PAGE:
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How to get BOOST working on XP and Visual C++ 2005

P: n/a
My experiences with BOOST on Windows XP and Visual C++ 2005

I'm new to Python.
I built software in more than ten other computer languages. I'm not
sure if that is not a handicap, when reading documentation of a system
like BOOST.
However:
It took me more than four full working days to get a Python/C/C++
'hello world!' program to work. There is a lot of documentation, but
somehow it did not 'click' with my previous experience. I think the
doc was written by very, very capable C++ and Python programmers, who
forgot how the world was before they got involved with Python.
A teacher/doc writer should never forget that, I think.
Mind you: the documentation is all there. Stressing the word ALL.
There is a lot of documentation. Which makes it very difficult to
choose the right piece.

My project is, to use old and tested and stable and error-free C-code
in a website built with Zope (www.zope.org) and Plone (www.plone.org).
So I think, C-code can be wrapped in some C++ and then, with the help
of Boost, be called from Python. Python is important when using Plone.

So let me summarize what I found out.

BOOST is a system to combine Python and C++. Call C++ compiled code
from Python, which is interpreted.
In the end, BOOST is a sort of "make" facility like found on Linux
(and Windows). In Boost it is called, not 'make.exe', but 'bjam.exe'.
You define a list of operations, which bjam executes for you. It runs
from the command line (I grew up, IT-wise, in the DOS-era. Hurray), it
has no GUI-like Windows front-end.

So the first step is to get bjam.exe from the net. There are two ways
to get it:
1. download a ready-to-run bjam.exe from
http://downloads.sourceforge.net/boo...7&big_mirror=0.
In the zip you will find the bjam.exe, which you put it in a place
where the system can always find it, like in c:\, or somewhere else in
the system's PATH.
2. download the sources for bjam.exe and build it yourself:
http://downloads.sourceforge.net/boo...5&big_mirror=0
.. I recommend not to do this, if you don't have to. And on Windows XP,
you don't have to. You could spend a lot of time to figure out how to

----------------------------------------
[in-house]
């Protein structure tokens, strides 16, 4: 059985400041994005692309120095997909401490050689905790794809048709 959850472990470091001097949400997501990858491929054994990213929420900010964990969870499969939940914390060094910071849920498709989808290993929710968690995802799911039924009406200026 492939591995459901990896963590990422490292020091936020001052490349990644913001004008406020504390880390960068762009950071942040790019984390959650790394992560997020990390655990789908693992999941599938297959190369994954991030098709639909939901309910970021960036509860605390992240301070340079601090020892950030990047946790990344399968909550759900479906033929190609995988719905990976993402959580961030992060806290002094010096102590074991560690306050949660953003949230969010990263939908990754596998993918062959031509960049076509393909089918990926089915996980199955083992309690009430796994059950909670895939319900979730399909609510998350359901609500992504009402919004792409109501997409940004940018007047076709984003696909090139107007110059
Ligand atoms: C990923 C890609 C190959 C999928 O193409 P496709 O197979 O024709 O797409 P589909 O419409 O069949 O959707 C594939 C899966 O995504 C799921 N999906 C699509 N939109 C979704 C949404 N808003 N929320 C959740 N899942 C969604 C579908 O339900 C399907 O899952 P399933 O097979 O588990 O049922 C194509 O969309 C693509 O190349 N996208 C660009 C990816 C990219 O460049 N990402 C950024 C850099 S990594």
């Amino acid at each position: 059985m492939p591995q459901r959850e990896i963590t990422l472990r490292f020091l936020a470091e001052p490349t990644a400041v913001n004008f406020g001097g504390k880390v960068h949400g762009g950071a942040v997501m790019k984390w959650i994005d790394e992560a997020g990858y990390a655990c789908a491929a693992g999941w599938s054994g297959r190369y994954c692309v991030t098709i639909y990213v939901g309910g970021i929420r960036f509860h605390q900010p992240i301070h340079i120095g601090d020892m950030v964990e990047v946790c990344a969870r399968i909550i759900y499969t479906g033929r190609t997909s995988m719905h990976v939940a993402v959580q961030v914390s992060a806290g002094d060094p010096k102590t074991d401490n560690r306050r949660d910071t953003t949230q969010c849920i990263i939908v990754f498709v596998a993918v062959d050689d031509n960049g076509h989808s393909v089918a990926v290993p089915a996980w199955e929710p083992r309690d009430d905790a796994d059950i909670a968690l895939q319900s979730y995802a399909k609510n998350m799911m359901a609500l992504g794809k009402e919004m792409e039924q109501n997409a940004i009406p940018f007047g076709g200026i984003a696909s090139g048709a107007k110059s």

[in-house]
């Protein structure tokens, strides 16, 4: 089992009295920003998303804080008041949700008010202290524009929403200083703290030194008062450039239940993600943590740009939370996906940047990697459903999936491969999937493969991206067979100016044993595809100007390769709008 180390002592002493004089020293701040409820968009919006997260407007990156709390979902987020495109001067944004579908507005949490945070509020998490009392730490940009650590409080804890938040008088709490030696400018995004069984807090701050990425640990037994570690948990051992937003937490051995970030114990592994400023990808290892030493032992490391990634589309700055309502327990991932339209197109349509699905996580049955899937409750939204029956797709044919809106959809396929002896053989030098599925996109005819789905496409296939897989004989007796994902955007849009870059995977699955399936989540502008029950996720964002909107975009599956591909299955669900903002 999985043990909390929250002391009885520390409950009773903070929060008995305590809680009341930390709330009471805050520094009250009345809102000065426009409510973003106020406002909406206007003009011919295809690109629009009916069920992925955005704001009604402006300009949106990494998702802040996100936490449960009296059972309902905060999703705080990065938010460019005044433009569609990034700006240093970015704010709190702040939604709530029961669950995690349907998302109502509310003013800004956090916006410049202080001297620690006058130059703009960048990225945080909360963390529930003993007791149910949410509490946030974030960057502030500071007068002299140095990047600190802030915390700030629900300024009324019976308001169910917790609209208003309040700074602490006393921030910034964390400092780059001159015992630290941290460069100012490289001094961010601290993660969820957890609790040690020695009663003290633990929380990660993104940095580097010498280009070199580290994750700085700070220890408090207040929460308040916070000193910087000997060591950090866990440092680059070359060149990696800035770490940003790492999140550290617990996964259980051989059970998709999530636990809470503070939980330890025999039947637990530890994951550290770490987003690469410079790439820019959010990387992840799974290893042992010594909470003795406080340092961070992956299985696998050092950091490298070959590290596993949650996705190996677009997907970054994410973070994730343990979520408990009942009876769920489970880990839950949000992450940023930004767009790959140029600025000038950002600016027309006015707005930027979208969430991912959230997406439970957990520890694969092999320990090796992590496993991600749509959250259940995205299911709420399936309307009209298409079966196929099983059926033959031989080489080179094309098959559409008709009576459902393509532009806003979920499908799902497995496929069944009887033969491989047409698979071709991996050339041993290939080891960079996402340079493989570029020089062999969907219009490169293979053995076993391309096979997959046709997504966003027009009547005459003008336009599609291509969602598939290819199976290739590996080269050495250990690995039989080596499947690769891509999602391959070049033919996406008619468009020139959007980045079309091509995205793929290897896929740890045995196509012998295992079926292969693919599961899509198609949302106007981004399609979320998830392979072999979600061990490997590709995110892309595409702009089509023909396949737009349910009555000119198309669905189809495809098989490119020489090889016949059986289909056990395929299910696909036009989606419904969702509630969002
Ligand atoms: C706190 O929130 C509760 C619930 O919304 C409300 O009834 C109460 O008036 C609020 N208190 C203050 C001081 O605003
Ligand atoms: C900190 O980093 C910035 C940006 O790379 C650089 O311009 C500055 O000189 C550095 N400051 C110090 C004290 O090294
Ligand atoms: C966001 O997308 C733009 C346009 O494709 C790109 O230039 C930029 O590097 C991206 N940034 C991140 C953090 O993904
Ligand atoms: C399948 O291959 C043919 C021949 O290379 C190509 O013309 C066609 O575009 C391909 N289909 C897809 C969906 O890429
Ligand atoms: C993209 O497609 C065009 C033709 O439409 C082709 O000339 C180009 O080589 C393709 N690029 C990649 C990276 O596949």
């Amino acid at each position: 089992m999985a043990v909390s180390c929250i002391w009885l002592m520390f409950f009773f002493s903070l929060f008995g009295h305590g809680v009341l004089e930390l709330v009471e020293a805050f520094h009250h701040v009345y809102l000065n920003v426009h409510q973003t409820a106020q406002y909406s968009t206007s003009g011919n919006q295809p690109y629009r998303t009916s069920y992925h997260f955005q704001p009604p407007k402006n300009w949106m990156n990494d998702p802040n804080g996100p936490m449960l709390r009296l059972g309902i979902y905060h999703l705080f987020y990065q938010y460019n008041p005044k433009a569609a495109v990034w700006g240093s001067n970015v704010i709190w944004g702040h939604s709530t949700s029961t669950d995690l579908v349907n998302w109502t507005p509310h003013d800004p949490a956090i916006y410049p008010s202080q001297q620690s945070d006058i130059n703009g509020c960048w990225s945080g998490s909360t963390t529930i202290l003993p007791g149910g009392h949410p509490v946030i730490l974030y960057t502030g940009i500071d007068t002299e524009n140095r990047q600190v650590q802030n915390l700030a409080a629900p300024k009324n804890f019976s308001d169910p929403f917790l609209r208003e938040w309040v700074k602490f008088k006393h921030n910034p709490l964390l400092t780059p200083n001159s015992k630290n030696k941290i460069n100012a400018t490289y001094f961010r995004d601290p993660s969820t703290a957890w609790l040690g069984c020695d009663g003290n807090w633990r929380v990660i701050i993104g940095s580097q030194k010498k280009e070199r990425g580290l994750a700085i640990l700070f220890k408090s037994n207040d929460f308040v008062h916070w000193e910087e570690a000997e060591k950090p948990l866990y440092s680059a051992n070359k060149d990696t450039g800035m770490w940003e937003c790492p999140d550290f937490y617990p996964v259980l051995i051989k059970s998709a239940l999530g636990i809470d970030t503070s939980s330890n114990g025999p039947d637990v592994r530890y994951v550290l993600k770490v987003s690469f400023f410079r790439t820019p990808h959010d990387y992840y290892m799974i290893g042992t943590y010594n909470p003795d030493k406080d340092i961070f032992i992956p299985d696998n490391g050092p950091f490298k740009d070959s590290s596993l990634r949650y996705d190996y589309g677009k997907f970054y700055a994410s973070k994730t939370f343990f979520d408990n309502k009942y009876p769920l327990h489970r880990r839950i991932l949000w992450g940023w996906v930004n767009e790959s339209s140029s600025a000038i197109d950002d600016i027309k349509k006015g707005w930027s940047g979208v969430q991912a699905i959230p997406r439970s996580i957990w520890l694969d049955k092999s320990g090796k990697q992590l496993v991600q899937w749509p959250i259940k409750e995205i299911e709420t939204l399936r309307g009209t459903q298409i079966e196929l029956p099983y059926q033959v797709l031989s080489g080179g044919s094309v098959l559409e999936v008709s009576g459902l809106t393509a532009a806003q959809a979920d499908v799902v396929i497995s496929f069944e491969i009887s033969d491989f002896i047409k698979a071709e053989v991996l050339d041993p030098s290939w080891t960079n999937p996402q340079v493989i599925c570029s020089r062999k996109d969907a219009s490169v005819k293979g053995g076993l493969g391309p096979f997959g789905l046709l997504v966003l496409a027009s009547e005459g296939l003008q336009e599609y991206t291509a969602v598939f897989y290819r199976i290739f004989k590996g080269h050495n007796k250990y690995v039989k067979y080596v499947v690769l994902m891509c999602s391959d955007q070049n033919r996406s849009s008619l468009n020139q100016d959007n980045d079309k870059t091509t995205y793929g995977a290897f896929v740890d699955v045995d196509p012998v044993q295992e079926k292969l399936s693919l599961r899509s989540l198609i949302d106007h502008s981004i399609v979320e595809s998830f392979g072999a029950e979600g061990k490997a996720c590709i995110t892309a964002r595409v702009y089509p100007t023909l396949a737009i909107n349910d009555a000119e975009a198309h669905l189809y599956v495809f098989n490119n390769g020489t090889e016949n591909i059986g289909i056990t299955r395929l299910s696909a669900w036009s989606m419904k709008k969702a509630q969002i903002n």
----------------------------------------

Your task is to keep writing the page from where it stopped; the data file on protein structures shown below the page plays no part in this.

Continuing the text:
set up things before even building bjam.exe.

The second step is to get Boost libraries. These are for combining
with your C/C++ source, so Python can access the C/C++ code.
You download this stuff from Sourceforge:
http://downloads.sourceforge.net/boo...1&big_mirror=0
It is a zip file that you unzip to a convenient location. I unzipped
to D:\ so I got a folder named d:\boost_1_31_1 with all the stuff in
it. I renamed this folder to d:\boost, to get rid of all the messy
version numbers.
To build the boost libraries from these sources, you need bjam, and
bjam makes use of your C/C++ compiler. In my case that was Microsoft
Visual C++ 2005, which has version number 8.0.
Now you have to make bjam and Visual C++ acquainted with the location
of supporting software. I made a BAT file to do this. This is what is
in that .BAT file, named SET.BAT and which I put in D:\boost:

d:
cd \boost
call e:\msvc\vc\vcvarsall.bat
set VC80_ROOT=e:\msvc\vc
set TOOLS=vc-8_0
set PYTHON_ROOT=c:\python24
set PYTHON_VERSION=2.4

I explain:
e:\msvc is where I installed my Visual C++ system. The Microsoft
default location would be something like C:\Microsoft Visual C 2005\
etc, but I preferred D:\msvc.
Change the SET.BAT file as needed .
My IDLE (http://www.python.org/idle/) Python 2.4 is in C:\python24
The value 'vc-8_0' denotes the boost identification of my MS Visual
C++ system. If you use an other C++ system, it must be something else
(see http://www.boost.org/more/getting_started.html)

Now start a DOS box: Click the Start button in the lower left corner,
click on "run" and type "cmd".
There you switch to D:\ and change directory to \BOOST.
Execute the SET.BAT.
Then just type "bjam" (the system will find the program bjam itself,
because it is in the PATH)

Now get a lot of coffee, because the build will take a LONG time,
maybe 15 minutes or more.
You will see a lot of cpp-compiling and linking going on and some
warnings about 'deprecation', which are irrelevant.

When finished, keep the DOS box open. You will find BOOST stuff in
C:\boost, the default location for the compiling results.

Now try out an example. In the DOS box, go to
D:\boost\libs\python\example\tutorial, where you find a 'hello'
example and a Jamfile. Jamfile's are what a makefile is for make.: a
script for bjam to build all the 'hello' stuff needed for python.

Type 'bjam' again, and take a smaller amount of coffee. The system
will build the 'hello' stuff for you. Do not be alarmed about bjam
finding 1200+ 'targets' and rebuilding 40 of them, when only needing
to compile hello.cpp…. this is normal behaviour.

When bjam has finished, you will find 'hello' stuff in the
unbelievably deep folder
D:\boost\libs\python\example\tutorial\bin\tutorial \hello.pyd\vc-8_0\debug\threading-multi
Really. I don't know why this must be so deep.
And some Boost stuff in the even more deep folder
D:\boost\libs\python\example\tutorial\bin\boost\li bs\python\build\boost_python.dll\vc-8_0\debug\threading-multi

Find the hello.pyd and boost_python.dll and move them to the folder
where yout python.exe is, in my case c:\python24.

Now you go to
file:///D:/boost/libs/python/doc/tutorial/doc/html/python/hello.html
which is part of the Boost download. and read the page.
That should get you on your way.
Of course, now it might be beneficial to you to start reading the
other documentation on
http://www.boost.org/more/getting_started.html
Jan 2 '07 #1
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